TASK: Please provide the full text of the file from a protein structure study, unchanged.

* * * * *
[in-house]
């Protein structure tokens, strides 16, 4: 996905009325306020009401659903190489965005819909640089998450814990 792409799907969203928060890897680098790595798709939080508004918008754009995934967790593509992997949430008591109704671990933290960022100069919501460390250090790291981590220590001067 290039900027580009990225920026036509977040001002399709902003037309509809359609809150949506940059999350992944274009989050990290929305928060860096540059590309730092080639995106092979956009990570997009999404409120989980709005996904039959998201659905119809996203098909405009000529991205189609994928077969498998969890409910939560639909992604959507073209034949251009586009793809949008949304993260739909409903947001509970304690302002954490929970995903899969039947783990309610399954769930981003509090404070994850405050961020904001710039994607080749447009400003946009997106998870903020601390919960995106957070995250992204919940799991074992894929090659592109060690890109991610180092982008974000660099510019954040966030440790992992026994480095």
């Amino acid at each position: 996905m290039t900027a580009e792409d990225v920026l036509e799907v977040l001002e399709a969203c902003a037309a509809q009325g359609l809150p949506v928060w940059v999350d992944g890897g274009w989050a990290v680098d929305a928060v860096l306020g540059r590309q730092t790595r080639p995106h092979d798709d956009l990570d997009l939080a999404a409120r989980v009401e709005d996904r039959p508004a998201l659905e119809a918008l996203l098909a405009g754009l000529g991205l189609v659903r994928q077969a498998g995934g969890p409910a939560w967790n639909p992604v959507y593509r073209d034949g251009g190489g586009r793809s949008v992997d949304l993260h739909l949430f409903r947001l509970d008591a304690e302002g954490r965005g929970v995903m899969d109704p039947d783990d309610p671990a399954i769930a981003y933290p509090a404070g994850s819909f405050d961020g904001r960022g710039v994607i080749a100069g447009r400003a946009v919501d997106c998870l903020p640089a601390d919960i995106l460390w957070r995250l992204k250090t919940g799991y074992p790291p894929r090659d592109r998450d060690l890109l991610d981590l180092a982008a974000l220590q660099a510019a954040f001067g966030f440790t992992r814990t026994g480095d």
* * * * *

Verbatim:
[in-house]
């Protein structure tokens, strides 16, 4: 996905009325306020009401659903190489965005819909640089998450814990 792409799907969203928060890897680098790595798709939080508004918008754009995934967790593509992997949430008591109704671990933290960022100069919501460390250090790291981590220590001067 290039900027580009990225920026036509977040001002399709902003037309509809359609809150949506940059999350992944274009989050990290929305928060860096540059590309730092080639995106092979956009990570997009999404409120989980709005996904039959998201659905119809996203098909405009000529991205189609994928077969498998969890409910939560639909992604959507073209034949251009586009793809949008949304993260739909409903947001509970304690302002954490929970995903899969039947783990309610399954769930981003509090404070994850405050961020904001710039994607080749447009400003946009997106998870903020601390919960995106957070995250992204919940799991074992894929090659592109060690890109991610180092982008974000660099510019954040966030440790992992026994480095």
């Amino acid at each position: 996905m290039t900027a580009e792409d990225v920026l036509e799907v977040l001002e399709a969203c902003a037309a509809q009325g359609l809150p949506v928060w940059v999350d992944g890897g274009w989050a990290v680098d929305a928060v860096l306020g540059r590309q730092t790595r080639p995106h092979d798709d956009l990570d997009l939080a999404a409120r989980v009401e709005d996904r039959p508004a998201l659905e119809a918008l996203l098909a405009g754009l000529g991205l189609v659903r994928q077969a498998g995934g969890p409910a939560w967790n639909p992604v959507y593509r073209d034949g251009g190489g586009r793809s949008v992997d949304l993260h739909l949430f409903r947001l509970d008591a304690e302002g954490r965005g929970v995903m899969d109704p039947d783990d309610p671990a399954i769930a981003y933290p509090a404070g994850s819909f405050d961020g904001r960022g710039v994607i080749a100069g447009r400003a946009v919501d997106c998870l903020p640089a601390d919960i995106l460390w957070r995250l992204k250090t919940g799991y074992p790291p894929r090659d592109r998450d060690l890109l991610d981590l180092a982008a974000l220590q660099a510019a954040f001067g966030f440790t992992r814990t026994g480095d």